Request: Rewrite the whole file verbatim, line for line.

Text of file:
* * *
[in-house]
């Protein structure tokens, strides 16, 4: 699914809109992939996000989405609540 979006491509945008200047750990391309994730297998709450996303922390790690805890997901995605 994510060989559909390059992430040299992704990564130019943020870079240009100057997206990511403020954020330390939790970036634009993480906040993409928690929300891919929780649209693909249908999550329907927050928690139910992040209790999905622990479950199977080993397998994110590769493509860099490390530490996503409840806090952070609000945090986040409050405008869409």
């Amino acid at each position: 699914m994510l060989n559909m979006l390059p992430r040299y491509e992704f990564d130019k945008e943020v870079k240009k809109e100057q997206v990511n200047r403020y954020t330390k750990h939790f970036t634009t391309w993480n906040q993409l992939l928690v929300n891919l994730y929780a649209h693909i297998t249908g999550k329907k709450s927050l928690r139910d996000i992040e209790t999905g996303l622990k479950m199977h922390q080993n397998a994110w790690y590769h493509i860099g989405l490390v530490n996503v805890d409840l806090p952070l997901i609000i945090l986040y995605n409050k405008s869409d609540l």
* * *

[in-house]
């Protein structure tokens, strides 16, 4: 699914809109992939996000989405609540 979006491509945008200047750990391309994730297998709450996303922390790690805890997901995605 994510060989559909390059992430040299992704990564130019943020870079240009100057997206990511403020954020330390939790970036634009993480906040993409928690929300891919929780649209693909249908999550329907927050928690139910992040209790999905622990479950199977080993397998994110590769493509860099490390530490996503409840806090952070609000945090986040409050405008869409």
């Amino acid at each position: 699914m994510l060989n559909m979006l390059p992430r040299y491509e992704f990564d130019k945008e943020v870079k240009k809109e100057q997206v990511n200047r403020y954020t330390k750990h939790f970036t634009t391309w993480n906040q993409l992939l928690v929300n891919l994730y929780a649209h693909i297998t249908g999550k329907k709450s927050l928690r139910d996000i992040e209790t999905g996303l622990k479950m199977h922390q080993n397998a994110w790690y590769h493509i860099g989405l490390v530490n996503v805890d409840l806090p952070l997901i609000i945090l986040y995605n409050k405008s869409d609540l």